|The jungle on Nevis Peak|
“That was your warm up. Now you climb.”
Those were the words of our buff 57-year-old guide as we stood in a scraggly jungle of moss-covered trees, vines and ferns, staring at a criss-cross ladder of tree roots that ascended heavenward. We’d been walking up hill for the past 20 or so minutes, going deeper into the thick lush bush that carpeted the slopes of the volcano dominating the small Caribbean island Nevis. If I wanted to get to the summit in my quest to climb 40 volcanoes by the age of 40, then the only way was up.
What attracted me to Nevis Peak was its height – just 985m, so not too difficult (at least in my head) – and the interesting descriptions on various websites claiming that a muddy scramble with ropes was needed to get to the summit. Oh and, of course, Nevis is a beautiful, sparsely populated island in the Caribbean with golden sand beaches. My boxes were ticked.
Well the internet research wasn’t wrong. For two hours we hauled ourselves up the volcano, clambering over horizontal tree trunks and boulders, shimmying up tree roots, and finding muscles to pull ourselves up mud-slick ropes when tree roots weren’t present. Around us, the sounds of nature rang out; the creaking and groaning of tree on tree as the wind whipped the branches and leaves, while the sing-song of birds cheered us on.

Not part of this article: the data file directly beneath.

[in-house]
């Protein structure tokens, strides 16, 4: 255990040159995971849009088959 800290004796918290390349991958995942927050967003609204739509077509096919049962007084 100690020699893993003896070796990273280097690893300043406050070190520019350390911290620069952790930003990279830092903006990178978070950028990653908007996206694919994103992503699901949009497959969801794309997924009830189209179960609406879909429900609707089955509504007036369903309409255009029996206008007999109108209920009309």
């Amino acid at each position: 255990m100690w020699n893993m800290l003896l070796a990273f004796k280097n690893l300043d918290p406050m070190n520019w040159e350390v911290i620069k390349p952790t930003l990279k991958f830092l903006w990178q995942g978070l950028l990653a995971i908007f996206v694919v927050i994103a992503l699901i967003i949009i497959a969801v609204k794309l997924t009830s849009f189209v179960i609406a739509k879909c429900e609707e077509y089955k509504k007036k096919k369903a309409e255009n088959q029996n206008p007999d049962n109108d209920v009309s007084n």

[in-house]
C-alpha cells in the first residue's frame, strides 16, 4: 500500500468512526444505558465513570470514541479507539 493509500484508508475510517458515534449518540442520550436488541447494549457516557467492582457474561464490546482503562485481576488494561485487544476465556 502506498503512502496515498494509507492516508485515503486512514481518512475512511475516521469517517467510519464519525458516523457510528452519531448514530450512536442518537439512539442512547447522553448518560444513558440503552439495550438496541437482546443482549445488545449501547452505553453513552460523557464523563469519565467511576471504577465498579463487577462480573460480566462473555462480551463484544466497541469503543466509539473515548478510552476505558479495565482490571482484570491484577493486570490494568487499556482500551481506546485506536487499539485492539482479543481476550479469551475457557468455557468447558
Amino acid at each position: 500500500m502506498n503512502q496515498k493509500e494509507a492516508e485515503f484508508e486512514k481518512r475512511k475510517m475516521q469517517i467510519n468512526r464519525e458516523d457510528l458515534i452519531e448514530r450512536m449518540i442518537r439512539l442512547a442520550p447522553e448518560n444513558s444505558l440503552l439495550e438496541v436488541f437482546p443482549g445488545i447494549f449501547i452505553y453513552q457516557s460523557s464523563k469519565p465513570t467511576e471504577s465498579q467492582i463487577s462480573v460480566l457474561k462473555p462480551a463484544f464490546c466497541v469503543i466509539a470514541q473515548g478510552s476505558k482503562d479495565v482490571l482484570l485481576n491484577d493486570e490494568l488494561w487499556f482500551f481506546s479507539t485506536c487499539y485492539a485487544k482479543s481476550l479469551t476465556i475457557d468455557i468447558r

|The midway point|
The higher we went, the more moist it became; outside the jungle, we caught glimpses of whirling mist, but under cover, moss was laden with dew drops and decomposing plant matter turned into a viscous brown sludge at my feet. It smelt of earth, and wet and rot. For a hot and dry island, this was one soggy centre.
|Gailey and his pristine white t-shirt|
And where there was water, there was mud. Great loads of it, in fact. I was smeared in it, my arms and legs coated, my finger nails caked. Gailey, our guide, wore a white t-shirt – I looked at him enviously; it was still pristine.
Finally, after a particularly tortuous push through a gorge of mud, we walked out of the jungle into the light. Here we were at the summit – a small grassy clearing surrounded by bramble-like brush and ferns.
|View from the summit|
Bizarrely the patch was dry – I sat down thankfully and surveyed my surroundings. We were cocooned in cloud; there was no view, which was common for the summit of Nevis Peak. Somewhere out there, supposedly, were golden beaches, the mountainous form of St Kitts and, further in the distance, Antigua. I couldn’t even see the crater. Yet, regardless, celebrations were in order – I’d bagged volcano number two on my #40by40 quest. Inside, I danced a jig.
After a quick break – and an attempt to wipe off as much mud as possible – we were off, slipping and sliding our way down the volcano, and in search of a shower or at least the sea for a cooling dip.
How to do it:
British Airways flies from London to St Kitts, then jump on a 45-minute ferry to Nevis. The volcano hike requires a good level of fitness (and no aversion to mud) and takes around 3-5 hours return. It is recommended that you have a guide, as some parts of the trail, particularly at the base, are hard to follow and other parts are dangerous. I used Sunrise Tours www.nevisnaturetours.com.
My trip to Nevis and climb of Nevis Peakwas done independently. All opinions are my own.